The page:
Inhibition of gene amplification in telomerase deficient immortalized mouse embryonic fibroblasts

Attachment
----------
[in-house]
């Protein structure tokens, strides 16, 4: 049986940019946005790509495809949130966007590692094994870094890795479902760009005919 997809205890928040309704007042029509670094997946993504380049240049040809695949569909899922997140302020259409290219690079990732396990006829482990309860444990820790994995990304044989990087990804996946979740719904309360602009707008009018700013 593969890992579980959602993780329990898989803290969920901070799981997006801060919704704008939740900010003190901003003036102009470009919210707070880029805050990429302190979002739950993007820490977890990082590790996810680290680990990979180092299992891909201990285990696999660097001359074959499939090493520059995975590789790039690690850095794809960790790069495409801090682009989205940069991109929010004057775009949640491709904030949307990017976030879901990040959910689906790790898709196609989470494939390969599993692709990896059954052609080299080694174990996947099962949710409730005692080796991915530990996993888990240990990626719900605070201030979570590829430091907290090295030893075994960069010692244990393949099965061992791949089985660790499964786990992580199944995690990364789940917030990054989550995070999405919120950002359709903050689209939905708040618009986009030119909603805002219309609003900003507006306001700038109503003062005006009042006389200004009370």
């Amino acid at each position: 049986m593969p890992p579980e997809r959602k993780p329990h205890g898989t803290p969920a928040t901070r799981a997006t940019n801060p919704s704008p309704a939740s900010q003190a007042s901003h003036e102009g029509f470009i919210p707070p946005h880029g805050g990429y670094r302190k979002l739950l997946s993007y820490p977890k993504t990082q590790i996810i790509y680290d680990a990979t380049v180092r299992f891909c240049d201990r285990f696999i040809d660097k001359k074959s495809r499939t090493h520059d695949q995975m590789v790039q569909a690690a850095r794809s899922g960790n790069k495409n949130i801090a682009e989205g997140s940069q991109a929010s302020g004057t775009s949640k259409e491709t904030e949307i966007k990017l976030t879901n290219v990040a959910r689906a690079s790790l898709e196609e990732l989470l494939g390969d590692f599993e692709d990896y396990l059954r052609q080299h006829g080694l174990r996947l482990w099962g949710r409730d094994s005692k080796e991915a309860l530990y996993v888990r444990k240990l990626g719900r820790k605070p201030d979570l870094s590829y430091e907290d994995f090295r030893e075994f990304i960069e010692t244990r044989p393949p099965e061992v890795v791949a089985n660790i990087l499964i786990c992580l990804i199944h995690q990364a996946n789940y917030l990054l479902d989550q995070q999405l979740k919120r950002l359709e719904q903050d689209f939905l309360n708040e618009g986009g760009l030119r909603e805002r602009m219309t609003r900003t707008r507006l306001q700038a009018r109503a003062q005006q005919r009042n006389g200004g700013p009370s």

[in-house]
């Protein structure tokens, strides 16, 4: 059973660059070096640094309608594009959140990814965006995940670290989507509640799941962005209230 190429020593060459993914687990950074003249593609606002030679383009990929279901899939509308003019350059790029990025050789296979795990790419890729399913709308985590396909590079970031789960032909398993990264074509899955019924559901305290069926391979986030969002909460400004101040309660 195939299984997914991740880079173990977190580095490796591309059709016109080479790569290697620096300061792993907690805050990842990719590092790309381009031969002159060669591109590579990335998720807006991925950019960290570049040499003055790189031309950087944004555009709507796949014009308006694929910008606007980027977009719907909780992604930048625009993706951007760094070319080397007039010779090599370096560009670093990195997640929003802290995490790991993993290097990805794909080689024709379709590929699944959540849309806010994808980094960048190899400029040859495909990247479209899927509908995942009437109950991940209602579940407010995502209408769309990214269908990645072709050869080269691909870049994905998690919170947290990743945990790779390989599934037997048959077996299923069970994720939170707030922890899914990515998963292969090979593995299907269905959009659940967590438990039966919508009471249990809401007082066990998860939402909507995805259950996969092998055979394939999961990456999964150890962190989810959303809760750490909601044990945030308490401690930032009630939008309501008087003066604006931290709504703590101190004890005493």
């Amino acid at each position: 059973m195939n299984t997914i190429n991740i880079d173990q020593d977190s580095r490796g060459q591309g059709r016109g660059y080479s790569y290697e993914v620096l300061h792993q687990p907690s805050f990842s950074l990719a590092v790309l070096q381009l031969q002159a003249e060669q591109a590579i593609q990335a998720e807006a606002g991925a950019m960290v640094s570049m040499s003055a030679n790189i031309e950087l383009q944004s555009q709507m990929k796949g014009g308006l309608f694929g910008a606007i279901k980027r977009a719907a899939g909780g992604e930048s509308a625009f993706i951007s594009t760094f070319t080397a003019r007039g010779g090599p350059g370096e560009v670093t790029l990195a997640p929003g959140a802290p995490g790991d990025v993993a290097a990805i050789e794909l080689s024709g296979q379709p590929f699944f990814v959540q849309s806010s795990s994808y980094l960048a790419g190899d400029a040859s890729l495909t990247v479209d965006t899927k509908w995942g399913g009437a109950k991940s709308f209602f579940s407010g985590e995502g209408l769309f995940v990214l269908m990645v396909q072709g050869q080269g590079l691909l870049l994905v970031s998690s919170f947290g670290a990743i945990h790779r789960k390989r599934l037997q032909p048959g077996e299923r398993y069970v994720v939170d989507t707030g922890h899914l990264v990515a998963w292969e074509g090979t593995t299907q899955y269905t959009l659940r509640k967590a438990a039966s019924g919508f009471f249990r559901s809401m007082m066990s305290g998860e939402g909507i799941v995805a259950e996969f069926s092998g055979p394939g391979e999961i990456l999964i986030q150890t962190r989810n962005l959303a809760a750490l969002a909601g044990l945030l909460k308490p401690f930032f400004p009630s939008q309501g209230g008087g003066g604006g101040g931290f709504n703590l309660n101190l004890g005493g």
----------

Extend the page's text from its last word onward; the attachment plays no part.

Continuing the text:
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Mutations in genes important for the preservation of genome stability can increase the frequency of gene amplification, a process relevant to tumor development. To investigate whether telomerase, the enzyme deputed to telomere maintenance, also plays a role in gene amplification, we studied the amplification of the carbamyl-P-synthetase, aspartate transcarbamilase, dihydro-orotase (CAD) gene in immortalized embryonic fibroblasts derived from telomerase knockout mice (mTERC−/−) of the first and of the sixth generation. As expected, in 9 out of 10 N-(phosphonacetyl)-L-aspartate (PALA) resistant clones derived from wild-type cells, CAD was amplified; in contrast, in none of the 30 PALA resistant clones isolated from the three mTERC−/− cell lines we could detect CAD amplification, indicating that, in the absence of telomerase activity, gene amplification is inhibited. The causal relationship between mTERC deficiency and lack of gene amplification was demonstrated by the restoration of CAD gene amplification in two of the three deficient cell lines transfected with mTERC. The lack of amplification in mTERC deficient cells could be related to a defect in the stabilization of the ends of the amplified chromosomes in the absence of telomerase, to a more general effect of telomerase in the regulation of gene expression, including genes involved in amplification, or to a possible interaction of the telomerase RNA with proteins involved in gene amplification.

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